Today at Google's I/O developer conference, the company was proud to share with the audience that earlier this year, it had achieved a major technological breakthrough that's going to allow it to improve its popular Google Assistant in a dramatic way.
Google CEO Sundar Pichai explained that the Assistant's advanced speech recognition engine relies on an elaborate set of machine learning models to work. These models are so complex that they require hundreds of gigabytes of data and a speedy network connection to work. That is, until now.
Thanks to the company's advances in deep learning, it's become possible to shrink the sheer girth of the machine learning models in a dramatic way. So dramatic, that 100 GB of data could now be successfully contained in just 0.5 GB.
The user-facing benefit of this new technology is that it'll allow the Google Assistant to carry out all the computations needed for many of its tasks right on the device itself, without having to constantly communicate back and forth with Google's servers. This should significantly speed up the way the Assistant delivers certain responses, sometimes up to 10 times.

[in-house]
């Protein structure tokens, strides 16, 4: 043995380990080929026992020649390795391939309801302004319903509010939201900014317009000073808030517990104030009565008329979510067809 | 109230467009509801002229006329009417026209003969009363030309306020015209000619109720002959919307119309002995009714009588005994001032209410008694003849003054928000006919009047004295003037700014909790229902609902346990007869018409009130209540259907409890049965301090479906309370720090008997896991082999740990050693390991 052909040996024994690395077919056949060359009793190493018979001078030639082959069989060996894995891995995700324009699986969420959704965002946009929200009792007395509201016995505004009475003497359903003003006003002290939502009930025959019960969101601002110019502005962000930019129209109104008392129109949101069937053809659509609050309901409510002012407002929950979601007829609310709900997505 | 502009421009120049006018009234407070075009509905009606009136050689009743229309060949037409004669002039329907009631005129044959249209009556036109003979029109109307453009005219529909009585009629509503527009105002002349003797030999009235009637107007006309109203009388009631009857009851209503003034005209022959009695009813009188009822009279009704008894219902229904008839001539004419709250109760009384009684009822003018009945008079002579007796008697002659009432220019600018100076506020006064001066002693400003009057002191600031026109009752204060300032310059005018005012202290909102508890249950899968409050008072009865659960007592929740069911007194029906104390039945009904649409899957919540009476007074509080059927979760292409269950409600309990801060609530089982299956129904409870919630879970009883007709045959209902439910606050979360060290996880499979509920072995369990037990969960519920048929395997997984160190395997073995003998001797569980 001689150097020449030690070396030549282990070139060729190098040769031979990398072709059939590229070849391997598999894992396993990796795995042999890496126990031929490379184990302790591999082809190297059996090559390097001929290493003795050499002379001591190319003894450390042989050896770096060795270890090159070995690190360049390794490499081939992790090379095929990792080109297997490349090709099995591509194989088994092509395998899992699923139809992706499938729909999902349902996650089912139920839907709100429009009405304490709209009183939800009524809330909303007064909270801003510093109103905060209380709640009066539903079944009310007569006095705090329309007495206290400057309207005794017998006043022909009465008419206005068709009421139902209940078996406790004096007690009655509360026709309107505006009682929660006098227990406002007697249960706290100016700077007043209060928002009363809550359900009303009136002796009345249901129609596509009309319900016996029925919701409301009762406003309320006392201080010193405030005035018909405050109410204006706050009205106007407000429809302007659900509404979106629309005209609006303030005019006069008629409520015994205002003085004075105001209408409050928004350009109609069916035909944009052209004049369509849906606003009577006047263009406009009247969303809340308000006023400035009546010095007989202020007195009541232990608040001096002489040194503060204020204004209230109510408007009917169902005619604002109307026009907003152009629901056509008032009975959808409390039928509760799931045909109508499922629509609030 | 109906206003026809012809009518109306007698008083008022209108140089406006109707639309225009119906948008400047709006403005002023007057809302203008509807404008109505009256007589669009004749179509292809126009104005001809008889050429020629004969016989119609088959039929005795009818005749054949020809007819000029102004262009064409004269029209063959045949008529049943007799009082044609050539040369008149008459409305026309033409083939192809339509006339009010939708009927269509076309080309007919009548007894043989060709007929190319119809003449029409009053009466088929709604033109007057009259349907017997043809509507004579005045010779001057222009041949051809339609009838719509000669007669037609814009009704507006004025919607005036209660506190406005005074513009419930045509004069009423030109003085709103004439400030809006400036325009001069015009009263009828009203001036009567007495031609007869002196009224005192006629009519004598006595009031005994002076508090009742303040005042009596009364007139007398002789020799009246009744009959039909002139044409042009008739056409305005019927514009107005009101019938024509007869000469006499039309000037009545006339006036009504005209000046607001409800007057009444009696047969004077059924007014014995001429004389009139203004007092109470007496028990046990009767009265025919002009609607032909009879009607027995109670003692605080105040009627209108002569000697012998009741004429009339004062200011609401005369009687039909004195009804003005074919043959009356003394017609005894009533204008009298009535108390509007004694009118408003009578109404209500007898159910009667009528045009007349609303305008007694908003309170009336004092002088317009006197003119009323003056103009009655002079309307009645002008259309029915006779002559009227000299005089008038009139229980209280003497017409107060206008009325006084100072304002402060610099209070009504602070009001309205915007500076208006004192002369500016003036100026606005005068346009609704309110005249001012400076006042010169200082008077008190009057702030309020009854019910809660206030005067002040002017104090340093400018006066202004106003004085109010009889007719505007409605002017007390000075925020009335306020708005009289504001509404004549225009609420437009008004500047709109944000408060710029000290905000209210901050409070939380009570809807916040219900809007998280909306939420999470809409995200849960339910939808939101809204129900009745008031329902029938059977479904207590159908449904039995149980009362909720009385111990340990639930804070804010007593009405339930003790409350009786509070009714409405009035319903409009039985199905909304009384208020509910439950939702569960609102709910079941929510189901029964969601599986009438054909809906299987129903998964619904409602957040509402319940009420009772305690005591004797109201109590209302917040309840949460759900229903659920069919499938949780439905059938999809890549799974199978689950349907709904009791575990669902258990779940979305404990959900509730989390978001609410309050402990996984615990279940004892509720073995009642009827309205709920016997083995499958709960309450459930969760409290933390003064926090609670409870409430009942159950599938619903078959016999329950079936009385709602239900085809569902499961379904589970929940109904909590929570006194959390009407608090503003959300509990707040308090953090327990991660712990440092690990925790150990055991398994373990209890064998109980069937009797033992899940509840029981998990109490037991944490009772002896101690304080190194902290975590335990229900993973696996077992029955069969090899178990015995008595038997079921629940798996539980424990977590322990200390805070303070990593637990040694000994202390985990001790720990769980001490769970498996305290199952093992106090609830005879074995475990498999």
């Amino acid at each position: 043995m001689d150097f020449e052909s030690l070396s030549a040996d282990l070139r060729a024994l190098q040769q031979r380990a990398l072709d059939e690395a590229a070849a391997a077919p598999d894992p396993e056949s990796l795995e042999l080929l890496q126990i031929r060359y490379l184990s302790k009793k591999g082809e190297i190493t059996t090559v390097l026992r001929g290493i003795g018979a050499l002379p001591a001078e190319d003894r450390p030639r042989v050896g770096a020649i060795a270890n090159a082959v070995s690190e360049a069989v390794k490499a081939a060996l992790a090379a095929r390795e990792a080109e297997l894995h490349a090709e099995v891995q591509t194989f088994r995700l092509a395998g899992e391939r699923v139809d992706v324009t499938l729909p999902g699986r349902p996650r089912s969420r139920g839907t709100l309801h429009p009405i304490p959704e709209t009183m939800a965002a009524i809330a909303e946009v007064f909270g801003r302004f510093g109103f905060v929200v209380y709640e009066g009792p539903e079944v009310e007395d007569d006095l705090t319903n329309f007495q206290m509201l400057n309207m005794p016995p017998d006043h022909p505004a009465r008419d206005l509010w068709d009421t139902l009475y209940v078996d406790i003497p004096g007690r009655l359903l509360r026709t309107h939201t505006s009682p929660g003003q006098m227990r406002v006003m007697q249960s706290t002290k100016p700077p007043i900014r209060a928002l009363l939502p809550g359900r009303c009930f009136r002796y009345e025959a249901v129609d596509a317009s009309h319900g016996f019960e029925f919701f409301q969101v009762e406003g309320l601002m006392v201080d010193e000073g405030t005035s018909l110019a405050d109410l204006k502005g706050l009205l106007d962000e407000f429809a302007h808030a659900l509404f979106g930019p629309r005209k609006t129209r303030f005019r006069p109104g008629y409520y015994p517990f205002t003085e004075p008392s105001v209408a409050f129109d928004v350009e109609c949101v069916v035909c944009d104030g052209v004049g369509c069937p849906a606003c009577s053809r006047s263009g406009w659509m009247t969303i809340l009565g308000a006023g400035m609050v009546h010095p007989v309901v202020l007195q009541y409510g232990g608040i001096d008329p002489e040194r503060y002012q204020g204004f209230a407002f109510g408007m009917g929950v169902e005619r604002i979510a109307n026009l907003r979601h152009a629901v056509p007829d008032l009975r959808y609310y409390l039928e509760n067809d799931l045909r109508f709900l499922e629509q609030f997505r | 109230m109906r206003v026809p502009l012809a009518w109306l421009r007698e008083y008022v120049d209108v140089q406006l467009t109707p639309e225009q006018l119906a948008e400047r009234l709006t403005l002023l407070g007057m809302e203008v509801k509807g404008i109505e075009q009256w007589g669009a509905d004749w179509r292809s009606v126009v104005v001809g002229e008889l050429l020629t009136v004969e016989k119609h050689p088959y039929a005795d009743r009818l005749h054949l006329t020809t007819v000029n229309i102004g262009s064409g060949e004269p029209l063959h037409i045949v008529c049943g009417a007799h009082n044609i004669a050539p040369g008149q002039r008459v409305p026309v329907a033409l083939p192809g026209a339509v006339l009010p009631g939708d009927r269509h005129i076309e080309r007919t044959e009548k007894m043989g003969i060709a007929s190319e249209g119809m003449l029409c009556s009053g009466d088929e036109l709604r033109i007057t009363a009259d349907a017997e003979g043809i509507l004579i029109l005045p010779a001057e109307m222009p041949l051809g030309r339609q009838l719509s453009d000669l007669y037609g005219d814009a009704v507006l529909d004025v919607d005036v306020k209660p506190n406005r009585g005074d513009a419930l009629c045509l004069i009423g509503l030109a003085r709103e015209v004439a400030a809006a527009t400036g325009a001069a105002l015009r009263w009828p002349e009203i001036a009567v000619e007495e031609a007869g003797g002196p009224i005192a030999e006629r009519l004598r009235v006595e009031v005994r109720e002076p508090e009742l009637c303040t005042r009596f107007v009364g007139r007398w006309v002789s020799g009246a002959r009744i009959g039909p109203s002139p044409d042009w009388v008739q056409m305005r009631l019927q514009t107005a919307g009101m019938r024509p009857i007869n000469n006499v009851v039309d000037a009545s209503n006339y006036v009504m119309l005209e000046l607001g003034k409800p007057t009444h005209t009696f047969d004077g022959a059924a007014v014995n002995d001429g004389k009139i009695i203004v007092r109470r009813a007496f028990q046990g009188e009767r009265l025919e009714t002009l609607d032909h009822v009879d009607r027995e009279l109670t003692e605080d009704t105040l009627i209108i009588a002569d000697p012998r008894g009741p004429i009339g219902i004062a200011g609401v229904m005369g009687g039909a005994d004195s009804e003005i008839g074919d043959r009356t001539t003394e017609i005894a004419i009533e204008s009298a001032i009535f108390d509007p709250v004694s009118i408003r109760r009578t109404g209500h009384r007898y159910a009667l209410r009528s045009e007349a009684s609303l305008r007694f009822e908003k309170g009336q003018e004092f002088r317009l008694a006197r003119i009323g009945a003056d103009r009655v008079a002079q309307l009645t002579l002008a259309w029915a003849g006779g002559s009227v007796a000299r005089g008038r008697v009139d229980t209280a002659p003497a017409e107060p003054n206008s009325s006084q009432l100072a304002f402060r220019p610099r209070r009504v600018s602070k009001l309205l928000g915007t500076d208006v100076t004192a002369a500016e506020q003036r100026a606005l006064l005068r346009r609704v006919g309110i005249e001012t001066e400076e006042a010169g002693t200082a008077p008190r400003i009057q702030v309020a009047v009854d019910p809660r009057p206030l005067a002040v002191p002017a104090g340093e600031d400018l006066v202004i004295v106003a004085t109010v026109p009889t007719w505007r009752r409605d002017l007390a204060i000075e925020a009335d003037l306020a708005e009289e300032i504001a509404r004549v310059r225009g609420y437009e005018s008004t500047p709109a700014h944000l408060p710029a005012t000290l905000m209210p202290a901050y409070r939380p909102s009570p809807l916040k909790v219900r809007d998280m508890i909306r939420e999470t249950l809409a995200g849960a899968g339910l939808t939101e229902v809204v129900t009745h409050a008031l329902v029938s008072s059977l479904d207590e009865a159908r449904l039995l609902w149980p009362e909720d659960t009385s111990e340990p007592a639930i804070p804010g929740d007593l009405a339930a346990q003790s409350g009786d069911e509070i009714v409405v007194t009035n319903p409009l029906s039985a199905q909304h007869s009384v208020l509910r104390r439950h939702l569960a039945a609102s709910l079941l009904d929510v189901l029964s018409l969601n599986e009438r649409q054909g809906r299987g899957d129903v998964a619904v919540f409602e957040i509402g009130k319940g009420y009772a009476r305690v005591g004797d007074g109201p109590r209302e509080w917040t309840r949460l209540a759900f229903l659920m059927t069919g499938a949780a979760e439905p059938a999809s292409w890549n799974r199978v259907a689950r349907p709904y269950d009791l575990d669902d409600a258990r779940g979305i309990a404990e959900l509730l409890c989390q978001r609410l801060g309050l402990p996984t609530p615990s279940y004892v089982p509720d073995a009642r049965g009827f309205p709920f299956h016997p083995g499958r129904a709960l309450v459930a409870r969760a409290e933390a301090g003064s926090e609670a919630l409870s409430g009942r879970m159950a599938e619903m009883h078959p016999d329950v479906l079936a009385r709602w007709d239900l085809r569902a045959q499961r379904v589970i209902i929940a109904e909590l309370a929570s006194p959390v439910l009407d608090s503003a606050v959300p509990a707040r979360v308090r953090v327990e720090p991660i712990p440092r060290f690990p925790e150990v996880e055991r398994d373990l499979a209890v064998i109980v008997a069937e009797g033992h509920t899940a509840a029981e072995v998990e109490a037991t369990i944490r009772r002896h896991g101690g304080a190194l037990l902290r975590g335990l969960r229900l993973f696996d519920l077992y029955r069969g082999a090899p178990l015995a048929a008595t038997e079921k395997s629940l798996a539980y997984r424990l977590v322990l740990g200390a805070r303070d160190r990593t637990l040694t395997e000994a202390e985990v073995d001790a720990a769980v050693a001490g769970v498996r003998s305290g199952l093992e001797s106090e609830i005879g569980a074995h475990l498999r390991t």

Internally, Google has been calling this project the 'next-generation Assistant', and it makes perfect sense considering the impact of the change. On stage, the company ran a live demo with the next-gen Google Assistant, showcasing the speediness and immediacy of its responses. The audience was indeed left quite impressed, as the Assistant managed to effortlessly jump from task to task without stopping to think or process for any noticeable amount of time. Still, it's reasonable to expect that those actions that do not require internet connection will benefit more from this upgrade, as opposed to network-dependent ones.
The only bad news in all this has to do with the next-gen Assistant's availability. Google is going to release this new feature together with the new Pixel phones later this year (probably called Pixel 4), and there has been no mention if it'll ever reach current and previous Pixel or other Android devices. From the current wording, it'd appear that the new Assistant will be exclusive to the Pixel 4, and possibly other upcoming higher-end Android 10 Q phones. No reason has been given as to why current hardware would be incapable of supporting the next-generation Google Assistant.
Hopefully more details will be revealed soon. It'll be interesting to see if Google would reconsider its plans and eventually find a way to make the much-improved Assistant work on the current generation of Android flagships.